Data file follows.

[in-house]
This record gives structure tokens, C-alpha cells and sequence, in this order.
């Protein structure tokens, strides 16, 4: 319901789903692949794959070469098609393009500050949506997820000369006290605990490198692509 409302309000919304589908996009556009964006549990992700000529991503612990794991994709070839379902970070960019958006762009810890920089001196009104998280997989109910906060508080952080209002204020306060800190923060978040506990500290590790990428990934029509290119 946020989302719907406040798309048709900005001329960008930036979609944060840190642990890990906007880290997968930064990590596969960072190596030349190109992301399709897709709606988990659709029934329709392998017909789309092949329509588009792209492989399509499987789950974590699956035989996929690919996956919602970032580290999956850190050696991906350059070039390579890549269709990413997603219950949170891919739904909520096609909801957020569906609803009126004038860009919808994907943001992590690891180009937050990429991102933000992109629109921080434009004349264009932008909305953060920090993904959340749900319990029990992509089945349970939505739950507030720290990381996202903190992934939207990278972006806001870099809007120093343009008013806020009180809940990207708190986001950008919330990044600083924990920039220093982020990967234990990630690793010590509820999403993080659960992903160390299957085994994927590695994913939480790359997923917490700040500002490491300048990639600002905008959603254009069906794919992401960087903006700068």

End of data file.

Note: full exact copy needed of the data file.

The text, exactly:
[in-house]
This record gives structure tokens, C-alpha cells and sequence, in this order.
């Protein structure tokens, strides 16, 4: 319901789903692949794959070469098609393009500050949506997820000369006290605990490198692509 409302309000919304589908996009556009964006549990992700000529991503612990794991994709070839379902970070960019958006762009810890920089001196009104998280997989109910906060508080952080209002204020306060800190923060978040506990500290590790990428990934029509290119 946020989302719907406040798309048709900005001329960008930036979609944060840190642990890990906007880290997968930064990590596969960072190596030349190109992301399709897709709606988990659709029934329709392998017909789309092949329509588009792209492989399509499987789950974590699956035989996929690919996956919602970032580290999956850190050696991906350059070039390579890549269709990413997603219950949170891919739904909520096609909801957020569906609803009126004038860009919808994907943001992590690891180009937050990429991102933000992109629109921080434009004349264009932008909305953060920090993904959340749900319990029990992509089945349970939505739950507030720290990381996202903190992934939207990278972006806001870099809007120093343009008013806020009180809940990207708190986001950008919330990044600083924990920039220093982020990967234990990630690793010590509820999403993080659960992903160390299957085994994927590695994913939480790359997923917490700040500002490491300048990639600002905008959603254009069906794919992401960087903006700068």